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The VPI Does Not Lie: We Have Proof!

Written by Kathy DeBoer | Posted on 02/08/2016 | Share

The VPI Does Not Lie!
We Have Proof
Blog for avcaVPI™ Users

      In 2011 the American Volleyball Coaches Association embarked on an ambitious research project to validate which physical metrics correlated most highly with success in volleyball. After four years of testing which included 872 college players and 2,628 high school players we found that the most predictive measures are height, reach, standing vertical jump, height of block touch, acceleration, pro-agility, arm swing velocity and attack height. When combined in an algorithm that grades each test on variance from the maximum score, these eight indicators produce a Volleyball Performance Index, or avcaVPI™ score.

How do we know the VPI does not lie? We have proof:
1. In blind tests of college players, i.e. tests where those evaluating the players for volleyball ability worked independently from those taking VPI metrics, the ‘best volleyball players’ had higher avcaVPI™ averages at all positions and across all divisions.
2. Tracking high school players with avcaVPI™ scores after they graduated showed that 94% of attackers (middles, outsides & rightsides) with scores that indicated ‘college readiness’ were found on college rosters as freshman. Of the 6% not playing in college, personal decisions, not lack of opportunity, were the deciding factors.
Among skill players (setters and liberos) the correlations were 82% and 70% respectively. These lower correlations are due to the weight of attack mechanics and block touch in the calculation of the avcaVPI™ and the lack of position-specific skill assessment. However, these relatively strong correlations show that coaches evaluating these skill players still favor those with volleyball-related athleticism.



Why does this matter?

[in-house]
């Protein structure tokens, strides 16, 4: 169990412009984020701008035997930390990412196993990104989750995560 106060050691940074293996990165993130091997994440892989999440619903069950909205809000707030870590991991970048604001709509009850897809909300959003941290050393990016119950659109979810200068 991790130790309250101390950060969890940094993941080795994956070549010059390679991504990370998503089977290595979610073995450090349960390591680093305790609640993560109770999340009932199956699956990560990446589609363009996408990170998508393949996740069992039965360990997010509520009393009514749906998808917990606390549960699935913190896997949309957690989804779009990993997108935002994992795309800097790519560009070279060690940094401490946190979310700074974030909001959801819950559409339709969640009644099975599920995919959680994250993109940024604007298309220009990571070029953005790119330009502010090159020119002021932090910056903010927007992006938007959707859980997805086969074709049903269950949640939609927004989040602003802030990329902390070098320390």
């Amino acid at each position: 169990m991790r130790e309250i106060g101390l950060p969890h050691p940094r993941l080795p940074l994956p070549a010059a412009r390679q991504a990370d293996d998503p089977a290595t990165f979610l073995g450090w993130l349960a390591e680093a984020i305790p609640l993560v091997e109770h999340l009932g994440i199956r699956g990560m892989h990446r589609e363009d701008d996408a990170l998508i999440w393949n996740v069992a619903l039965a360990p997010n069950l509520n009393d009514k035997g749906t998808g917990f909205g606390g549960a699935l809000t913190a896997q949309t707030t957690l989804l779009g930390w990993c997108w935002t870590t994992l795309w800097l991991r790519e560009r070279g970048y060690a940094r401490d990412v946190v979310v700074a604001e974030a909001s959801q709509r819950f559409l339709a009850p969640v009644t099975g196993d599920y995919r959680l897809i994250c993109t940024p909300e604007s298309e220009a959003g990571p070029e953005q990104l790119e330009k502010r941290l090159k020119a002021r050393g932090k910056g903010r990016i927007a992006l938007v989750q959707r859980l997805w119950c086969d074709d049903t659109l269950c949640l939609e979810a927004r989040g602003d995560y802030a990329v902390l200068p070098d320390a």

1. You may be able to find out your college-readiness score (avcaVPI™). While dates and testing opportunities are still limited, six AVCA partner organizations host testing events the evening before their junior tournaments. These events, called AVCA College Prep Combines, are the only places to get a validated avcaVPI™ score. 2016 Combines will take place San Jose, CA, Tampa, FL, Denver, CO, Nashville, TN, Kansas City, MO, and Grand Rapids, MI. Parents and club directors get a full college readiness report, similar to an ACT/SAT assessment, which highlights areas of strength and weakness in a player’s athleticism when compared to those playing her position in college.
2. College coaches can use the information on college readiness as a way to presort and target players for recruitment. The database, avcaVPI, is searchable by VPI score, position, graduation year and state. Reports are easily downloadable to Excel spreadsheets to assist with more focused outreach.


3. Those not able to attend an AVCA College Prep Combine can still get a sample VPI score by downloading the free avcaVPI app. This sample score, while not validated or published in the database, gives coaches and parents a window into a player’s athleticism and can show her how small gains in speed, jump and attack mechanics can improve her score.

More information on the avcaVPI™ and the AVCA College Prep Combines is available at AVCA.com, Phenom.com or by contacting ashley.edmond@avca.org or Kyle Norris, M.S. ATC, knorrisatc@outlook.com

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